Recently, I was speaking with a senior exec at a bank that has long focused on capturing low cost deposits from its customers. It is among the best at doing so. Therefore, I was surprised when he wanted to talk about how to grow his deposits. Why? In part because given their lending expertise and focus “We can lend as much as we want.” But, he needs the deposits to generate the margins the bank expects. This bank is looking for deposits because of strong growth opportunities. However, many other banks are pursuing deposits defensively and reactively and lack a plan to address the systemic changes that are occurring.
We see too many banks that seem to be relying on customer inertia as a driver of their deposit strategy. Yes, in many cases deposits have been sticky, but there are societal and business changes occurring that will challenge most banks. The strategy that some banks pursue of paying a premium for a deposit rich bank may also make less sense going forward, as those deposits may not be as reliable as expected.
Here’s one take on how circumstances around deposits may be changing. A month ago, Ron Shevlin, a speaker at the Source Media Retail Banking Conference discussed what he termed “deposit displacement.” His point was that the consumer (and likely some small businesses as well) are already and will be increasingly moving their dollars out of banks and into other accounts. He mentioned Health Savings Accounts ($45B), Venmo and other P2P payment companies ($2B of unused funds in customer accounts), Starbucks loyalty cards ($1-2B), and robo-advisor options that can take funds out of banks, particularly as rates rise. The point of this and other analyses is that current levels of bank deposits are likely to erode, given the options available to depositors as well as their increased sophistication.
These options are, in effect siphoning off when used to be “bank” deposits to other more attractive or better-hyped areas. As more non-bank players explore the payments area, competition of this type will only increase. At the same time, baby boomers who have been such a dependable source of bank deposits, are disappearing as wealth transfer to a younger generation continues.
In addition it makes sense that as rates rise, more depositors will realize that they have been subsidizing the banks with their “free” deposits. Companies like Marcus and Capital One, among others, continue to broadcast the higher rates they are willing to pay. More of these messages will get through to the end customers and depositors will be receptive to these messages.
One question that banks need to ask themselves centers on whether they provide any value proposition around their checking or savings accounts. Most product people will say yes and may even have some customer surveys supporting that view, but bankers may be deluding themselves.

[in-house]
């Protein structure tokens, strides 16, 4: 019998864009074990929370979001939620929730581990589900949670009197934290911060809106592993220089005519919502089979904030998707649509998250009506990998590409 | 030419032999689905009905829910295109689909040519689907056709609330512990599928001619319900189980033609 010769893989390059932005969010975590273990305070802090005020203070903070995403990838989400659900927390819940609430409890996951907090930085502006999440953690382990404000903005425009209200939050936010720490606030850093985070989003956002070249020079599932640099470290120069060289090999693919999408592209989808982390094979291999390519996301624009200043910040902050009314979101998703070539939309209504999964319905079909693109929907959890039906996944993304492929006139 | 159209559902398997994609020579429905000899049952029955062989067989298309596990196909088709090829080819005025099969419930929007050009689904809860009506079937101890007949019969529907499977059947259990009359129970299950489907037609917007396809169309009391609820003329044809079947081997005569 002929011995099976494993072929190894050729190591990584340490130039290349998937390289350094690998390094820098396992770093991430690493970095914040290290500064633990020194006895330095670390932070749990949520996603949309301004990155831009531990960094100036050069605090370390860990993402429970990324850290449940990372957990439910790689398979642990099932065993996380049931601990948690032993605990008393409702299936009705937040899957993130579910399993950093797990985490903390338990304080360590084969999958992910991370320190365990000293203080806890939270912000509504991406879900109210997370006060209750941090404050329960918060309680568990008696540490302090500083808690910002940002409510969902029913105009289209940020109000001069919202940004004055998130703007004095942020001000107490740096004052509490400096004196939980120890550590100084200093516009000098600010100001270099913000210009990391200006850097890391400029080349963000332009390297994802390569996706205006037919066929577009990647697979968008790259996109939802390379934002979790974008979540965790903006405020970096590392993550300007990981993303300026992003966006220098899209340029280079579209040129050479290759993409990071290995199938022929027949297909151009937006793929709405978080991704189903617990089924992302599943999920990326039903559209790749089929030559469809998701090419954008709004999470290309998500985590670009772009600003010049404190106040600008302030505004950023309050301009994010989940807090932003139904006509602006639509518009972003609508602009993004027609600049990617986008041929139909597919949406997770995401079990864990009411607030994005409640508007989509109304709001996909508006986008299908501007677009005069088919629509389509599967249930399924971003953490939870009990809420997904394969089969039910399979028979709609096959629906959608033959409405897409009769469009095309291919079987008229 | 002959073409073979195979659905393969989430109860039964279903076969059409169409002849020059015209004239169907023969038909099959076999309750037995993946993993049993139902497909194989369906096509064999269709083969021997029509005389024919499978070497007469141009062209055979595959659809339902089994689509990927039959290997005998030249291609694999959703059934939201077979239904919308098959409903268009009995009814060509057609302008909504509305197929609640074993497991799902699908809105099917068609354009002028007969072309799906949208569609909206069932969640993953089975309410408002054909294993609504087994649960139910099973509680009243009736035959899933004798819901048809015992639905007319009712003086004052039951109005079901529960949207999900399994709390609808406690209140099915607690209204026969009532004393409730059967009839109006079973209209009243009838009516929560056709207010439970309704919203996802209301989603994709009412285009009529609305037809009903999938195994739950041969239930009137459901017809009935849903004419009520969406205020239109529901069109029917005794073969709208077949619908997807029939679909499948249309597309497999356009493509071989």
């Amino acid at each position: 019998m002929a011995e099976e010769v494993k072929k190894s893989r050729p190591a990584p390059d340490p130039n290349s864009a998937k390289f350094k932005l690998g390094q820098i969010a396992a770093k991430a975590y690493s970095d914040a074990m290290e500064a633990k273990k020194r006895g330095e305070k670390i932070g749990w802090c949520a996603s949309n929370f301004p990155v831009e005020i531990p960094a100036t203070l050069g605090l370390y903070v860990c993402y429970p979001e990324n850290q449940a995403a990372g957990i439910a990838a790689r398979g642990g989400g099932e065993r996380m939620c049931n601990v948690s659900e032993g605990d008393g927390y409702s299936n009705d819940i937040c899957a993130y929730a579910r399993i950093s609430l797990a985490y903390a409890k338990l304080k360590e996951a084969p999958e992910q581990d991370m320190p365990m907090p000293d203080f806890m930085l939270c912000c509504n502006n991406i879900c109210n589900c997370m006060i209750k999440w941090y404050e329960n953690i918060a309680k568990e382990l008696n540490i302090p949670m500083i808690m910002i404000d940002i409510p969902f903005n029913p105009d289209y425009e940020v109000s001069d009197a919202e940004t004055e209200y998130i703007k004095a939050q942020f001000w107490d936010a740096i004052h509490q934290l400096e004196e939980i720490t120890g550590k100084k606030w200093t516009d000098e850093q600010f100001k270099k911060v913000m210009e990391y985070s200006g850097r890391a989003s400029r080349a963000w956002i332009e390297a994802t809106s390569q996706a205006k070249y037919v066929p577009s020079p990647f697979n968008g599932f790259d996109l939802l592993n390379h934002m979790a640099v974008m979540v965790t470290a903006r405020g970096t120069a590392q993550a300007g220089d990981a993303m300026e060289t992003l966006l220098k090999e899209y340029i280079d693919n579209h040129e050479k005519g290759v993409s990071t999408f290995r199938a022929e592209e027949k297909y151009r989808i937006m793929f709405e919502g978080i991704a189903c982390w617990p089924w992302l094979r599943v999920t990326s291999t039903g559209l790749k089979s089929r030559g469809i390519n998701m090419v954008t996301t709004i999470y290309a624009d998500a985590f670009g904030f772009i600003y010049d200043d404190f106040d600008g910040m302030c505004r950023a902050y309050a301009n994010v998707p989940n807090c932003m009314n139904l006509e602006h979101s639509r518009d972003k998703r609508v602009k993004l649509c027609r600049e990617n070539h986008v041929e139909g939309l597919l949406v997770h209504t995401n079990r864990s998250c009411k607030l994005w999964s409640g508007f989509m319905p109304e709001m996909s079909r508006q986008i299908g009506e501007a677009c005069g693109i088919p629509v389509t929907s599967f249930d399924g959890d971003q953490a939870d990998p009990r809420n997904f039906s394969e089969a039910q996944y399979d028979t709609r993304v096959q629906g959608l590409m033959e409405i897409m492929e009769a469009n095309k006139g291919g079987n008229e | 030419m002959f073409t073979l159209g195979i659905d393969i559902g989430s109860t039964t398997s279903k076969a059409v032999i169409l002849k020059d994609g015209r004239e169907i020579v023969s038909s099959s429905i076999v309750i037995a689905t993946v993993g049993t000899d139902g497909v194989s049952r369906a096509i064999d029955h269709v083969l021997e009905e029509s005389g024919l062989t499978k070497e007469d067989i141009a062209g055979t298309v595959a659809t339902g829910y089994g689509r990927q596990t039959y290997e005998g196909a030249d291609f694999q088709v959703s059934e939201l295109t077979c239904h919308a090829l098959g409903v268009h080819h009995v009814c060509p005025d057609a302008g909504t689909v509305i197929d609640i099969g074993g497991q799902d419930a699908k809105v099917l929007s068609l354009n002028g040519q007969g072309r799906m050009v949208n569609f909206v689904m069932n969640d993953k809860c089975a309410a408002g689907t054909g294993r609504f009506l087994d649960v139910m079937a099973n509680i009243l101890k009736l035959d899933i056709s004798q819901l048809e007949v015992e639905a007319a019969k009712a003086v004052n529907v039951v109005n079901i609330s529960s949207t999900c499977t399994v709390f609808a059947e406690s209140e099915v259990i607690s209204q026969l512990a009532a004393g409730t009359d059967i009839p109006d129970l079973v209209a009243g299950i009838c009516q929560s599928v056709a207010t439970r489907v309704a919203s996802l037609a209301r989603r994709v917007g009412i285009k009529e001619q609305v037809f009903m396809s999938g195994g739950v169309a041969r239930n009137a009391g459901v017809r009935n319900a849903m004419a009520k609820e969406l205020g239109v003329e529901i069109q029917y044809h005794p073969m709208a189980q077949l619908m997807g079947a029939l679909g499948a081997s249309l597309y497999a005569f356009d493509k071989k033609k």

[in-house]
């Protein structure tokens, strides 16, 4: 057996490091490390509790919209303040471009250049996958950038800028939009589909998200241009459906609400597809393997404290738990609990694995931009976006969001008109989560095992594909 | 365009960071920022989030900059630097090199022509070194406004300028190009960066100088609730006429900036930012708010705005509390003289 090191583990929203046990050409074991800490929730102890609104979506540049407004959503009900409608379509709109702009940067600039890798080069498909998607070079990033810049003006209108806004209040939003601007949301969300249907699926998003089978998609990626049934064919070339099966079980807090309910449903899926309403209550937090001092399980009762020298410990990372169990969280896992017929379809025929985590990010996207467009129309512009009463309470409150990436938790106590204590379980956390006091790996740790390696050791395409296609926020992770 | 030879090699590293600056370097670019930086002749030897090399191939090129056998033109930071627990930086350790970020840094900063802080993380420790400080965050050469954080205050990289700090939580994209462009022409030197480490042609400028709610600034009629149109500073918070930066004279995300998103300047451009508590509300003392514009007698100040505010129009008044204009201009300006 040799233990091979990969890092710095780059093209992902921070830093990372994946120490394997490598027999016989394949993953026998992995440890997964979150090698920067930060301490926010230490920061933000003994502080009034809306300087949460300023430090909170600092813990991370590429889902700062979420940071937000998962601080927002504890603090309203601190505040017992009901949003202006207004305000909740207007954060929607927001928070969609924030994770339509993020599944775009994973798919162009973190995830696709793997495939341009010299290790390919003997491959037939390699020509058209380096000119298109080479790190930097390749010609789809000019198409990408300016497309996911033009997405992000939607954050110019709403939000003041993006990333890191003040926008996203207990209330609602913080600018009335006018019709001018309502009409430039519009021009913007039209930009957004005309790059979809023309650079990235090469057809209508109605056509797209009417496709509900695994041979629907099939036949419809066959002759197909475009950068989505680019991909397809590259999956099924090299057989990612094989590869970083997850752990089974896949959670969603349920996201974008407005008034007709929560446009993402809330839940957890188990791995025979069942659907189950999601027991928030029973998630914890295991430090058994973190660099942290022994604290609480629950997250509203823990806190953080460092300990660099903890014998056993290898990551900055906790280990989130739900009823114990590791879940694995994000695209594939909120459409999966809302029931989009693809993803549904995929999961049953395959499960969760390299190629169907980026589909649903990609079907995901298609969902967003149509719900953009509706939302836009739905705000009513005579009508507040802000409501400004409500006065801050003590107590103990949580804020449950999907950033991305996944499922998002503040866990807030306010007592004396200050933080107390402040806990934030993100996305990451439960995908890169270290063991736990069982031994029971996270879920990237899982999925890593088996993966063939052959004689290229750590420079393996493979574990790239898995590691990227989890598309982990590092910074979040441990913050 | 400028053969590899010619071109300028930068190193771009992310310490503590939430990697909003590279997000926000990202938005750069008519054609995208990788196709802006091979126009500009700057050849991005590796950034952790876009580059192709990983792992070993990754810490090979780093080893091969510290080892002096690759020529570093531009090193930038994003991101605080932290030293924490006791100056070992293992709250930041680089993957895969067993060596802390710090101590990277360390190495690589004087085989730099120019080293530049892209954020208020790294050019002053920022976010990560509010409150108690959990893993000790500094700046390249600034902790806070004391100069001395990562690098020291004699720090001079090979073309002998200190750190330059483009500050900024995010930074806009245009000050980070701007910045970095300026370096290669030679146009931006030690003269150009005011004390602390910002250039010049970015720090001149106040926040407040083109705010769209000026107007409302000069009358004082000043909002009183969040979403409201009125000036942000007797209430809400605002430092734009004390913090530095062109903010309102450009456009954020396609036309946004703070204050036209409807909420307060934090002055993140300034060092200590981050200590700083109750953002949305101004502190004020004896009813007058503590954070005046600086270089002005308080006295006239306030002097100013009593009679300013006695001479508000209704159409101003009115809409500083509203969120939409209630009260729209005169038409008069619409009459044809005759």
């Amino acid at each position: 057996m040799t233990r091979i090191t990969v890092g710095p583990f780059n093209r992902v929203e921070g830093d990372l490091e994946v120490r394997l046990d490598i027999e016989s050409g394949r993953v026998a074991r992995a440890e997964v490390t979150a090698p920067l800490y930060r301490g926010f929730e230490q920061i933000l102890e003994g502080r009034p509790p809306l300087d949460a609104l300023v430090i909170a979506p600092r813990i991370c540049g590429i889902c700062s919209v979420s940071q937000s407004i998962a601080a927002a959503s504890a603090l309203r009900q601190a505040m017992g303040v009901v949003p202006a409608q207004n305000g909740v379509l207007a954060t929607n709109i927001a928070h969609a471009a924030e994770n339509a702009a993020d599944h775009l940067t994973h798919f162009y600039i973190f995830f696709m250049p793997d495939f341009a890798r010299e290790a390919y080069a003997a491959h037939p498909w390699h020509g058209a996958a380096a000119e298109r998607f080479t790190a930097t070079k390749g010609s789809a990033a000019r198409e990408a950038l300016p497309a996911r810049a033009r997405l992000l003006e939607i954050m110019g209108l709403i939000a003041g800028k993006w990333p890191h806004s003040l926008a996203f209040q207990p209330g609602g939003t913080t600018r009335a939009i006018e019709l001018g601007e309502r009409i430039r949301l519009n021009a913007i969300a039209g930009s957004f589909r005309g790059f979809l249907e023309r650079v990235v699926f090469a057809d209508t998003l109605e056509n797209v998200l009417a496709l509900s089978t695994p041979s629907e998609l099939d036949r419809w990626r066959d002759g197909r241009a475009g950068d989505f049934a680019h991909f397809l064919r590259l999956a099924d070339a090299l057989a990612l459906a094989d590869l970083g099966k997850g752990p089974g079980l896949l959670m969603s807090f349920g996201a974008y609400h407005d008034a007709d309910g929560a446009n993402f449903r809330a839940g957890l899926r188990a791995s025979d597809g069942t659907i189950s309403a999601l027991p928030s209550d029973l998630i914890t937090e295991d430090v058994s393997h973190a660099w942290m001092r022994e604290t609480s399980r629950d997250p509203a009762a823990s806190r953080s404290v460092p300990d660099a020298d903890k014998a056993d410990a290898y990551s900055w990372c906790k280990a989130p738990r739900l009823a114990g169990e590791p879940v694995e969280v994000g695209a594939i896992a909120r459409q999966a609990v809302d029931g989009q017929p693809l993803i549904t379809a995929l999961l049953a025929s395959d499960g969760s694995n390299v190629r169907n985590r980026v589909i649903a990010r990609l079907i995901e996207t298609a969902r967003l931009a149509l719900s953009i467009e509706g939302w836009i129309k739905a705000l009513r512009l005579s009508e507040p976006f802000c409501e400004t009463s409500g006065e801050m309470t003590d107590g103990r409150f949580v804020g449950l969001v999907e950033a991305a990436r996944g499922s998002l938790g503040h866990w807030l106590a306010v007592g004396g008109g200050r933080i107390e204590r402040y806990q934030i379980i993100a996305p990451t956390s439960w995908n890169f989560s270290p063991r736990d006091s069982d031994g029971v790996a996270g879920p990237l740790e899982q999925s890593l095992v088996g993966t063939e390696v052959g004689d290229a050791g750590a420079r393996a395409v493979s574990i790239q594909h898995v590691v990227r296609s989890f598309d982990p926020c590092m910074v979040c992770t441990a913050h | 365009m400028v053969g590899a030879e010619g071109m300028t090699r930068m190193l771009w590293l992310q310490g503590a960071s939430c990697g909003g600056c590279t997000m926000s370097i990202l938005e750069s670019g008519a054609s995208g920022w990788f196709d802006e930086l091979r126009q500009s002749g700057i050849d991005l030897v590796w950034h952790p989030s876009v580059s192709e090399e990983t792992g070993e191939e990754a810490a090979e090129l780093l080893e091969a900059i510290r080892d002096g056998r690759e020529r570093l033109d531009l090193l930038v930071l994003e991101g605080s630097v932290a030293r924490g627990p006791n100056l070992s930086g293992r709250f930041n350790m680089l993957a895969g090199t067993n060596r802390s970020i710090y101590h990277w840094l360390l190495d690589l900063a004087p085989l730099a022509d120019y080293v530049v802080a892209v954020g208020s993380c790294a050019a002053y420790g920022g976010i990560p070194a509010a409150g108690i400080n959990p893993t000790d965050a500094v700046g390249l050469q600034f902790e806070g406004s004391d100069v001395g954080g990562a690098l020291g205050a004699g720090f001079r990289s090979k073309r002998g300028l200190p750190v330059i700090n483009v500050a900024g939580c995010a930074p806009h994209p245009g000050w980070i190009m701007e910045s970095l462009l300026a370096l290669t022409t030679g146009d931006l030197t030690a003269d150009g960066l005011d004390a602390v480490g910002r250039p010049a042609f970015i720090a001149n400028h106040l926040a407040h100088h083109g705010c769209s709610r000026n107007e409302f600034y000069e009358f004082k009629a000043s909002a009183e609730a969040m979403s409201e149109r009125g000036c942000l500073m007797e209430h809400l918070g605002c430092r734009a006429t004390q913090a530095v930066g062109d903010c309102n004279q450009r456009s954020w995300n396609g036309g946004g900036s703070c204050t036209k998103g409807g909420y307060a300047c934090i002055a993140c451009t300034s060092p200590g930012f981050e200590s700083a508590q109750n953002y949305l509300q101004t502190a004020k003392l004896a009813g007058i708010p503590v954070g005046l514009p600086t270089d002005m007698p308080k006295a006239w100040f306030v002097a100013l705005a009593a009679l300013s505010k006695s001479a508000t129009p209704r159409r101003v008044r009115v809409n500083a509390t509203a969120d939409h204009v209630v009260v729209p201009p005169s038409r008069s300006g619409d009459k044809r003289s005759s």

So, what to do? Just by reading business press, a banker could probably list 100 or more items for an action plan. Among them:
- Pump us incentives for RMs and branch managers for DDA growth
- Concentrate on maintaining current key depositors
- Focus on getting more of the wallet share of current customers
- Create a deposit-only sales team
- Focus on deposit-heavy segments
- Offer product packages that involve capturing deposits
- Use tiered pricing
And, so on.
All of these ideas may have some merit, but no bank can accomplish all of them. Banks operate with limited bandwidth and often lose focus on one area due to competing forces.
Where to start? In my career virtually every project has benefited from developing an initial “fact pack” that quickly and succinctly captures the current state of a business. To the extent possible a fact pack relies on quantifying performance, but facts are tricky things so the need exists to reach out to the key players involved in a particular area to gain their perspectives on the current state of the business. Oftentimes, internal perspectives will clash with one another. In that case bringing the key people into a room together to review current performance and the issues impacting that performance can create priorities for change.
This is not a case in which the consultant borrows a banker’s watch and then tells him the time. Fact packs provide great value in setting a path: reviewing the numbers always results in some surprises and insights; in most cases, non-quantitative, organizational issues need to be highlighted and addressed for positive change to occur. Too often, the personnel and personal issues are ignored because they can be difficult to deal with.
Many banks are facing a critical deposit/cost of fund issue that will grow in significance.
Step One: take the time to understand your present situation related to sources of deposits, recent trends, and organizational roadblocks and capabilities. Once accomplished, priorities for action will become much clearer.